In an exclusive conversation, Dalip Tahil, who has portrayed Jawarharlal Nehru three times on the big and small screens, speaks about India's first prime minister.
Nehru death anniversary: Here is what 'screen Nehru' Dalip Tahil has to say
Mumbai - 27 May 2019 7:00 IST
Updated : 13:46 IST
Many artistes have played important characters from history in films. But Dalip Tahil is one of the rare ones who has played the same historical character not once or twice but three times in his career!
Tahil has portrayed freedom fighter, Congress leader and India's first prime minister Jawaharlal Nehru in Bhaag Milkha Bhaag (2013), Samvidhan (2013, TV series) and Bhaai: Vyakti Kee Valli (2019, Marathi).
On Nehru’s 55th death anniversary today (the prime minister died on 27 May 1964), Tahil shared his thoughts on the towering personality on whom he has done a fair amount of research to be able to portray him on screen three times.
“Our former prime minister had an important contribution to India’s freedom," the stage, television and film actor said. "His impact was seen on a lot of people. He himself used to encourage people, which is what India needed then. He became a politician and a leader but he was a poet at heart.”
Anyone who has been keeping track of Indian politics lately would know how Nehru has repeatedly been denigrated and blamed for current problems even five decades after his death.
Asked about this, Tahil said, “Politics is something I would not like to get into, but it is a field where anybody can say anything to anyone. We all make mistakes. And the whole atmosphere and period was such that India had faced Partition and got independence after 200 years. He had to run the country in such a situation. There was poverty and not much funds. I will always applaud the way Panditji took care of the country in such conditions.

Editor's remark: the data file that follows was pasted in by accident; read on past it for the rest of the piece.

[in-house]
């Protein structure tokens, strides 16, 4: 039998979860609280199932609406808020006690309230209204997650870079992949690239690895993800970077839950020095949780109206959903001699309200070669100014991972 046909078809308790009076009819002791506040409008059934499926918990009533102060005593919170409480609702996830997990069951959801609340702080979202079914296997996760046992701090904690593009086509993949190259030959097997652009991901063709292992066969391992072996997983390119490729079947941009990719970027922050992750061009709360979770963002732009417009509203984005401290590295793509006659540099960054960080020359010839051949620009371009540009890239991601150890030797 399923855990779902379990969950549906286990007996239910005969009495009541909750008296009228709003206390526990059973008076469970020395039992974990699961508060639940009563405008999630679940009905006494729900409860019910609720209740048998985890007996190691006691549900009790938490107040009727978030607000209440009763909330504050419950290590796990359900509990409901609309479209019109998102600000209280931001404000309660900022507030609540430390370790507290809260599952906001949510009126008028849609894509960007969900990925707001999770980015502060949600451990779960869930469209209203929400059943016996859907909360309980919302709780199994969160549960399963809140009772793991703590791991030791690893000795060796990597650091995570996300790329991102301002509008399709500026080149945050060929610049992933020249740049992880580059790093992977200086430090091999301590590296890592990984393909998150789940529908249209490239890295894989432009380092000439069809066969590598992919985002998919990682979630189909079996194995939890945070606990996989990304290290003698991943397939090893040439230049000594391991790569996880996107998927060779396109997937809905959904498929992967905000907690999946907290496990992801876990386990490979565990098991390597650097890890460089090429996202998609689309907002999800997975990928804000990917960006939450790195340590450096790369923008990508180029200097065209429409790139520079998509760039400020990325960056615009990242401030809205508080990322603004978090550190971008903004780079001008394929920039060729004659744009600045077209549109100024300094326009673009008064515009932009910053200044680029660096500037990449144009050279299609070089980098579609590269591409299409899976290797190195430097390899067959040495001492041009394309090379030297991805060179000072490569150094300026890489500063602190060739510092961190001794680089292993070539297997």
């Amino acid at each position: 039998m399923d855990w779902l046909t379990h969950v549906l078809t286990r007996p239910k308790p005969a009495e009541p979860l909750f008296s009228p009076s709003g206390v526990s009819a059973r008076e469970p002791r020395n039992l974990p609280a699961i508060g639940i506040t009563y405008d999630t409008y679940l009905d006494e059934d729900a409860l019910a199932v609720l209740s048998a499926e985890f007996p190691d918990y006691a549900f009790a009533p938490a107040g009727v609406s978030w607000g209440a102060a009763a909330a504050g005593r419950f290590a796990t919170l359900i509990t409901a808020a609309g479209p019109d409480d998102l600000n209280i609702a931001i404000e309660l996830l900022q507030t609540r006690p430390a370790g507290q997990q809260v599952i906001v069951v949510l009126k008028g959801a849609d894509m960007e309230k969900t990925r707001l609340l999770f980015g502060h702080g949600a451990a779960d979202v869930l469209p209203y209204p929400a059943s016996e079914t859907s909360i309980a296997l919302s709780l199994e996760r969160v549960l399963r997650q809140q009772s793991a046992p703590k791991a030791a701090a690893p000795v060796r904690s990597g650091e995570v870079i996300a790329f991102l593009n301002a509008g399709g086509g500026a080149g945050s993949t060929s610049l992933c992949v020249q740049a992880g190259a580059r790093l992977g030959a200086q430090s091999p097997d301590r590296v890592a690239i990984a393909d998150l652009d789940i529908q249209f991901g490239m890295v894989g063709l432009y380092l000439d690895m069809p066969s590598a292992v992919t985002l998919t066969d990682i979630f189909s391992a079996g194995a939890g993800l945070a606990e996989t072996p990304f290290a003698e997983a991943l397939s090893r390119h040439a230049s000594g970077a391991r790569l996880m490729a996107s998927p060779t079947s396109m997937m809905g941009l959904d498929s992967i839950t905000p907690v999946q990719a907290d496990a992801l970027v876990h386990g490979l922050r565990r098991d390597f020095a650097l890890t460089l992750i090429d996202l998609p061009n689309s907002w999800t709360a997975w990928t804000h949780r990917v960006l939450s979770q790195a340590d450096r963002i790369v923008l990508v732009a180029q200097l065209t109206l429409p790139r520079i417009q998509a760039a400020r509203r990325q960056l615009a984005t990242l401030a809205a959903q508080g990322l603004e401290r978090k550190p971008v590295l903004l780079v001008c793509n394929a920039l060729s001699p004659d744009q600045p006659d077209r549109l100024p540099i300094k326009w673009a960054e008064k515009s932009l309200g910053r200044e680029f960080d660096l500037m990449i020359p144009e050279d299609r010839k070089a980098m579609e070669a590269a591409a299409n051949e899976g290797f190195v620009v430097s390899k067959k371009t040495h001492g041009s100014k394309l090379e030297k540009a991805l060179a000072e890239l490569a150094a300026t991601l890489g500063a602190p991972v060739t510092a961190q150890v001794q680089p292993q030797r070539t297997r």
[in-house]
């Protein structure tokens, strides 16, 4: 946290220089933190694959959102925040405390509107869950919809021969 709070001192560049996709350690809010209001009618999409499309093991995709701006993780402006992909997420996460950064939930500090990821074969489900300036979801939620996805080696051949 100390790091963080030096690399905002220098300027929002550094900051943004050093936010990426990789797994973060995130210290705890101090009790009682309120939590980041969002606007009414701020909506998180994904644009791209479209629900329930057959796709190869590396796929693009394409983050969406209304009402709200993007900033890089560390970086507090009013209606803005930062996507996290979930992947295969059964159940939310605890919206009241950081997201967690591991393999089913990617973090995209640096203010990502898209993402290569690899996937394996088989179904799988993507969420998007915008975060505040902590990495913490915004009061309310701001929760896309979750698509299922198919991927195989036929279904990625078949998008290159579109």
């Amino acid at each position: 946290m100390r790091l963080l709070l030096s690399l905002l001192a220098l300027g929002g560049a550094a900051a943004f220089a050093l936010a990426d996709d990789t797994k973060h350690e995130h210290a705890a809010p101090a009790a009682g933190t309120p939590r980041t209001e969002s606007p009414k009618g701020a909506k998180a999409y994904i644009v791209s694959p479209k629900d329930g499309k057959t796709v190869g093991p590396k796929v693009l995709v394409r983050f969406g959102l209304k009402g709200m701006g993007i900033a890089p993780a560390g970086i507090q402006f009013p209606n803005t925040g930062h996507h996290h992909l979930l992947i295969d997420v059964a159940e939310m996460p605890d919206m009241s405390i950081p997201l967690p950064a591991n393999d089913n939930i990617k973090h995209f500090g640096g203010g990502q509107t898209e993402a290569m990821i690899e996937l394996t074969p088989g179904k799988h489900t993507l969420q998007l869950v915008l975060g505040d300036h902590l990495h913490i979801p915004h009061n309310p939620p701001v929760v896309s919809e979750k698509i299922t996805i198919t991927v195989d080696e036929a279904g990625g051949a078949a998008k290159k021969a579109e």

"At that time who had the experience of running a country? Who could have said then that he or she would have run the country better? When he became the PM, it was a new thing for him too. He was learning how to do things and whom to take inspiration from. His only aim was that he should take the country forward.
"It is easy to point fingers and call out mistakes in hindsight and blame him. Go back 70 years and say how you would have managed things.”
Nehru's character played an important part in Bhaag Milkha Bhaag. Tahil recalled the time he spent with the real Milkha Singh during the making of the film.
“Milkha Singh saheb himself took me to a golf club and said that if Panditji hadn’t suggested it, he would never have gone to Pakistan again. He said Panditji turned his whole life around!”
Tahil appeared as Nehru in just one scene in the Pu La Deshpande biopic Bhaai, but it was a memorable scene. “It is an important moment when Deshpande meets him and suggests that like Akashwani [All India Radio], the [government's] TV channel should be named Prakashwani. It takes guts to say it in front of the prime minister. [Director] Mahesh Manjrekar asked if I would like to play the role while we were shooting for the web-series Selection Day. I said yes in a second,” the veteran actor said.
Tahil also pointed out that Nehru hailed from a rich family. As a schoolboy around the turn of the last century, he used to get a large (for those times) sum as pocket money and his residence in Allahabad had a tennis court and swimming pool.
“Panditji could have spent his life in luxury and comfort," Tahil said. "But he helped people by spending his father’s money, helped make the Congress. This is very difficult. How many rich people would be willing to leave all their wealth and tread on such a path?”
Tahil also pointed out that it was Mahatma Gandhi who brought about the change in Nehru by asking him to visit India's villages. “When he saw the condition of the poor and the farmers, he realized his path," he said.
Curiously, the veteran went on to make a point that Congress supporters might find sacrilegious. “I feel if Panditji had been alive today, he might well have been in the BJP, standing with Narendra Modi,” he claimed. Asked why he believes so, Tahil said, “Because he always felt he should do something for the country, for people like the farmers and the downtrodden.
“Unfortunately, he couldn’t live longer to do more. But he did whatever he could for the nation.”